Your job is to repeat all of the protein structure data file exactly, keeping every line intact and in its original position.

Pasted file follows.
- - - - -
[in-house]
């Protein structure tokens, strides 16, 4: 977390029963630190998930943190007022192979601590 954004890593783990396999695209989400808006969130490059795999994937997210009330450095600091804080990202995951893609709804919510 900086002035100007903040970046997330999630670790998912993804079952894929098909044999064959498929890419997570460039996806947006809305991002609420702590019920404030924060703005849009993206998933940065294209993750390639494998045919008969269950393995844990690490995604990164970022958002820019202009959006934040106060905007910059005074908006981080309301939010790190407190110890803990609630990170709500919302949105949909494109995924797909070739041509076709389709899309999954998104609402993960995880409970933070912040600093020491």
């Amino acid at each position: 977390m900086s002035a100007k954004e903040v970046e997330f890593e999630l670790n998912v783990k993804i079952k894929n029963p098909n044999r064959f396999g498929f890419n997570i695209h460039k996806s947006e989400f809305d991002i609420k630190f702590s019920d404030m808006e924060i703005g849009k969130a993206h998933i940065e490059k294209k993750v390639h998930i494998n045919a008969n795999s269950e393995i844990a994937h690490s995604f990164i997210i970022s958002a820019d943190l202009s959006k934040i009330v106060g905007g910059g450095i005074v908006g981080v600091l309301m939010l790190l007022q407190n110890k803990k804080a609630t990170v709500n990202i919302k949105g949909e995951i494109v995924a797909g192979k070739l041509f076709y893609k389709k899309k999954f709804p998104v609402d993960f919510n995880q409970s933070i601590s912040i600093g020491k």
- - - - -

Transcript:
[in-house]
């Protein structure tokens, strides 16, 4: 977390029963630190998930943190007022192979601590 954004890593783990396999695209989400808006969130490059795999994937997210009330450095600091804080990202995951893609709804919510 900086002035100007903040970046997330999630670790998912993804079952894929098909044999064959498929890419997570460039996806947006809305991002609420702590019920404030924060703005849009993206998933940065294209993750390639494998045919008969269950393995844990690490995604990164970022958002820019202009959006934040106060905007910059005074908006981080309301939010790190407190110890803990609630990170709500919302949105949909494109995924797909070739041509076709389709899309999954998104609402993960995880409970933070912040600093020491």
């Amino acid at each position: 977390m900086s002035a100007k954004e903040v970046e997330f890593e999630l670790n998912v783990k993804i079952k894929n029963p098909n044999r064959f396999g498929f890419n997570i695209h460039k996806s947006e989400f809305d991002i609420k630190f702590s019920d404030m808006e924060i703005g849009k969130a993206h998933i940065e490059k294209k993750v390639h998930i494998n045919a008969n795999s269950e393995i844990a994937h690490s995604f990164i997210i970022s958002a820019d943190l202009s959006k934040i009330v106060g905007g910059g450095i005074v908006g981080v600091l309301m939010l790190l007022q407190n110890k803990k804080a609630t990170v709500n990202i919302k949105g949909e995951i494109v995924a797909g192979k070739l041509f076709y893609k389709k899309k999954f709804p998104v609402d993960f919510n995880q409970s933070i601590s912040i600093g020491k």